benighted pesthole? When they toss out the butchers who lead China then
they'll be worth attention, and not before.


Noah Ravitz

Chris Chou

unread,
Feb 17, 1996, 3:00:00 AM2/17/96
to
In article <4g2oia$m...@norm.uoknor.edu> lch...@uoknor.edu writes:
>
>
>Ha! Ha! You must be idiot, during Tang Dynasty, merchant from
>Persia (Iran) came all the way to ChangAn (The largest Metropolitan
>in China and the world at the time) to buy silk with gold. (yes, gold!)
>Those poor fellow have to endure so much hardship in the desert, there
>were pirates, poison snakes... all along the famous silk road, (or silk
>highway?) just to satisfied the need of rich people back home, (to wear
>beautiful clothing).
>
>You know what? Persia at that time is the No. 2 nation in the world,
>even the No. 2 is that far away from No. 1, you English have never
>achived that kind of glory and you never will!
>

I really think you should read more history books before opening your mouth,
(maybe also think about who is really the idiot) :))
It was not Persia. It was an Arabic empire (Da4 Shi2 empire)
which existed at the same time as Tang.
Moreover, Tang sent a general "Kao (Gao) Hsian (Xian) Chih (Zhih)" westward
and tried to conquere more territory, but..., heyhey, he was defeated by
this Arabic empire. And Tang's westward advance stopped, maybe due to this
defeat and also the domestic problems.

cc
--
~~~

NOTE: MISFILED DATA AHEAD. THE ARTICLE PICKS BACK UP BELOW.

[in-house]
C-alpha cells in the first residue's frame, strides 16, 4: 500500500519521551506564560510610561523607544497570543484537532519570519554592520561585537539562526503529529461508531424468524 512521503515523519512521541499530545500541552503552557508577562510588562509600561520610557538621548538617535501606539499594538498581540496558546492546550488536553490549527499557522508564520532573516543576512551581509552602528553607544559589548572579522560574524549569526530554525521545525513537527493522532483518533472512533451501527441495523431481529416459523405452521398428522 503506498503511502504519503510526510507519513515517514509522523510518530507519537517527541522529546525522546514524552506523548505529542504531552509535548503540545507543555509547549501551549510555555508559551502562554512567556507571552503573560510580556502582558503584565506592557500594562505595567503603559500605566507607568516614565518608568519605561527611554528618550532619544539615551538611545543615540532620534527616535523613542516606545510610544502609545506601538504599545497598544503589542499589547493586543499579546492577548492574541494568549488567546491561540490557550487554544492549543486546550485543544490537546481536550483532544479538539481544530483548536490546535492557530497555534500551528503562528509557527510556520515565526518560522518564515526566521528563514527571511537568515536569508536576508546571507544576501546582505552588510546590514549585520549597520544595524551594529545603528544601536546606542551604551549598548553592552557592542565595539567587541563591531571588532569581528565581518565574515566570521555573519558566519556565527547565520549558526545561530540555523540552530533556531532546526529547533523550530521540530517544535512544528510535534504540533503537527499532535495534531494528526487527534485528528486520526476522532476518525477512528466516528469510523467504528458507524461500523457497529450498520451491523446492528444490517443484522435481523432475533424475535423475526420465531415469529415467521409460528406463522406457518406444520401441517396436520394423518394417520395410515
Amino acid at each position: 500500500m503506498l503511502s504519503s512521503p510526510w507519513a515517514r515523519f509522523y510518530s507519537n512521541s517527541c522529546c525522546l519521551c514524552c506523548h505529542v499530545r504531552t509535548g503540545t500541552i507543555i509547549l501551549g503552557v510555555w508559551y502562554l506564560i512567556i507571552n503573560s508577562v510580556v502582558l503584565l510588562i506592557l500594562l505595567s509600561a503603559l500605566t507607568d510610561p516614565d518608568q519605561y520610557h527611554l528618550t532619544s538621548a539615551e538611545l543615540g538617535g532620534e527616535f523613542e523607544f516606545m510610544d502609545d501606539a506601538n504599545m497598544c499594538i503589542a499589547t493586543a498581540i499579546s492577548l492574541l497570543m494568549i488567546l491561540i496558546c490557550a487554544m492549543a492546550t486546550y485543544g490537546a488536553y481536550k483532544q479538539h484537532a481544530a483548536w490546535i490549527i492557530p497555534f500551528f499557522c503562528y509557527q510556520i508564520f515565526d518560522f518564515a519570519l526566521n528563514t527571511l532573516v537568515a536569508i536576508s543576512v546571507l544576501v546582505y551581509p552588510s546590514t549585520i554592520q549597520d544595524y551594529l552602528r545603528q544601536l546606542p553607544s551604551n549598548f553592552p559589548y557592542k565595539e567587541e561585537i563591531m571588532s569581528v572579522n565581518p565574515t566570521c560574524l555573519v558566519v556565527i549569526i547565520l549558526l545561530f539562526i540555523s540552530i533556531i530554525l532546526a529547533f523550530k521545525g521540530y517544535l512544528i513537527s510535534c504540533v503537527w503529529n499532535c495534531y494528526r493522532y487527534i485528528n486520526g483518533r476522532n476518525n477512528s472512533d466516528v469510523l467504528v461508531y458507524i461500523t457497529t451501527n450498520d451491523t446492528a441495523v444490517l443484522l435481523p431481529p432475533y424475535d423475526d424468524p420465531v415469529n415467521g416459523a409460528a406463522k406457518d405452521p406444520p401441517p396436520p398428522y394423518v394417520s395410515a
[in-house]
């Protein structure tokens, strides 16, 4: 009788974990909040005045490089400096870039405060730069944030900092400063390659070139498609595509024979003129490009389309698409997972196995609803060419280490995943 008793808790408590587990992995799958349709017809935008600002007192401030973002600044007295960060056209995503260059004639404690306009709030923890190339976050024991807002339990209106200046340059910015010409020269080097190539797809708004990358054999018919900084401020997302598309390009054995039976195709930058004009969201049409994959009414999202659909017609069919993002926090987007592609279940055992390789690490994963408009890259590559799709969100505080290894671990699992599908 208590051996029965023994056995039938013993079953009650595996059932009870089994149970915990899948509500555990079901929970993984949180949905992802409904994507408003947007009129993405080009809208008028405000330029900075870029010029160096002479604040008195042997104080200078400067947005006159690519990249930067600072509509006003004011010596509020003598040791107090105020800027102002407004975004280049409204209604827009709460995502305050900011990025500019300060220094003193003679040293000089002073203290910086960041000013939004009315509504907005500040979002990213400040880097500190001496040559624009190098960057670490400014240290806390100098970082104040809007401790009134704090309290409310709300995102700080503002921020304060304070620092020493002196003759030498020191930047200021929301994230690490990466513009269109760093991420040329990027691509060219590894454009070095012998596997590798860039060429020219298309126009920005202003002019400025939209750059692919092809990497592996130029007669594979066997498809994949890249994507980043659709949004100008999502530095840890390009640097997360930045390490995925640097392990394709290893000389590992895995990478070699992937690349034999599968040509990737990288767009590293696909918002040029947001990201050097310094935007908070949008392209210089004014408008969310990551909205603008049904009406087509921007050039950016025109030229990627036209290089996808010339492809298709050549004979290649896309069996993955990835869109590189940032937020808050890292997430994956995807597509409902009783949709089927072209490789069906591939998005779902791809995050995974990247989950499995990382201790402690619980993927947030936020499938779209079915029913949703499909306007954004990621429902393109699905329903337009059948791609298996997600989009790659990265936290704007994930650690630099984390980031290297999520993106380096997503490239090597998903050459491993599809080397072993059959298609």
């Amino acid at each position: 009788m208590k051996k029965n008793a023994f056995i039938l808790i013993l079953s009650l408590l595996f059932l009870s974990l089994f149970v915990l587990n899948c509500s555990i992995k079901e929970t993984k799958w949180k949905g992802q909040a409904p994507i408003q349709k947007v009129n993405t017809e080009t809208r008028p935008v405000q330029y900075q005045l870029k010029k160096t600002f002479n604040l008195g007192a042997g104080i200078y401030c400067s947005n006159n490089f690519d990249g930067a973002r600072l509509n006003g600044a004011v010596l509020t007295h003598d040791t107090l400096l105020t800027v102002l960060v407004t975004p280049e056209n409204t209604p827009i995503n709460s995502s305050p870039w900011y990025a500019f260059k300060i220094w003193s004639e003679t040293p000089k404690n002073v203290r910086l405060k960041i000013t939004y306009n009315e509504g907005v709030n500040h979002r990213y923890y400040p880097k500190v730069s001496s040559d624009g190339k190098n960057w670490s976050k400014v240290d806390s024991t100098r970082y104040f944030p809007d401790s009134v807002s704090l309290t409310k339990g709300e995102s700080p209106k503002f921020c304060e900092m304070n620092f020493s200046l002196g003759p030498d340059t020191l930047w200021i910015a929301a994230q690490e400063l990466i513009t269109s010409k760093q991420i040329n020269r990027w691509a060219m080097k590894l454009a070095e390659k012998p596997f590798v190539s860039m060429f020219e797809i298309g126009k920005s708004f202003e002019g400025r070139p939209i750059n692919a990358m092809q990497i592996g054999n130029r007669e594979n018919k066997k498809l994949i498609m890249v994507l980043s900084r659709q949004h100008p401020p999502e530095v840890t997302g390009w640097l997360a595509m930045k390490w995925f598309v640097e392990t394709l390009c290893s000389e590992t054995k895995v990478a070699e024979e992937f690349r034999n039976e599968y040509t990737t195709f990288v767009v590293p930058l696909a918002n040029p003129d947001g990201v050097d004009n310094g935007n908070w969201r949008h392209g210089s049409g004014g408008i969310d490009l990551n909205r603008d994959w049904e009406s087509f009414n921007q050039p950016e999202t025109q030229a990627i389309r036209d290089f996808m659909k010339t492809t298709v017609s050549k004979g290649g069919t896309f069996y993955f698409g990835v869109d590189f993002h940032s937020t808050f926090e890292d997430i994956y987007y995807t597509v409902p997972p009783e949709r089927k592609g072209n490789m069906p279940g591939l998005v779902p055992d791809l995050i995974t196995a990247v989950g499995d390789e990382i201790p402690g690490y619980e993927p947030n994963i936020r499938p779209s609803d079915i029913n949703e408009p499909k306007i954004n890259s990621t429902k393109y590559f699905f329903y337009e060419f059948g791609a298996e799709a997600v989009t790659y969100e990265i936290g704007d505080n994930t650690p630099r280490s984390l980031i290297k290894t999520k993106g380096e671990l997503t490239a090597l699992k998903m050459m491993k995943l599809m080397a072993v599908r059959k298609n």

@-@
--------------------------oo0--U--0oo---------------------------

who

unread,
Feb 17, 1996, 3:00:00 AM2/17/96
to Hung J Lu
> -- Ekki

Hi, man,

What the fuck are you talking about?

Are you a Chinese or a Janpanese? Keep you fucking bullshit,
swallow it by yourself.

Matthew

unread,
Feb 17, 1996, 3:00:00 AM2/17/96
to
Noah Benjamin Ravitz <nra...@haven.ios.com> wrote:
>Matthew wrote:
>>
>> Exactly!
>>
>> Wasn't Captain Perry was demoted after signing the Treaty
>> of Nanking because he was satisfied with taking HK which
>> was a small island without any natural resources.
>> This by itself already illustrated how worthless HK was
>> in the eyes of the British at that time.
>
>You're a fool and so were those who persecuted the Captain (wasn't Perry, he
>was the American who visited Japan). If nothing else, Hong Kong has the
>finest natural harbor in the world, better even than New York Harbor. Those
>men of vision who were running the Empire at that time were able to see the
>potential of this marvelous naval base, trading center and invulnerable pain
>in the ass to the Chinese.


Perhaps you misunderstood my words or why did you compare me with
those who recalled Lord Napier after he signed the Treaty of
Nanking. Why I put it here was trying to point out that HK
didn't seem that important to the Brits. And later on when
HK become prosperous they simply attribute the success to
British rule - disregarding other factors which in my
opinion had been more important.

>>
>> It's a well known fact that HK's economy started to pick up
>> because of 2 events : the civil war in China forcing a lot of
>> capital flows into HK, and that HK benefited from the UN
>> embargo on China during the Korean War. Can't really see
>> British role here.
>
>It's a well known fact that British traders made Hong Kong an enormously
>wealthy piece of rock long before the Chinese started killing each other (as
>if they ever stopped) in 1911 (if I recall aright; I assume you mean Sun
>Yat-Sen's time). But since you hate Britain and want to belittle the fact
>that they, unlike the Chinese for five thousand years, were able to create
>something out of nothing--or were the Chinese scheduled to transform the
>worthless rock into a paradise if only the Brits hadn't come? Don't make me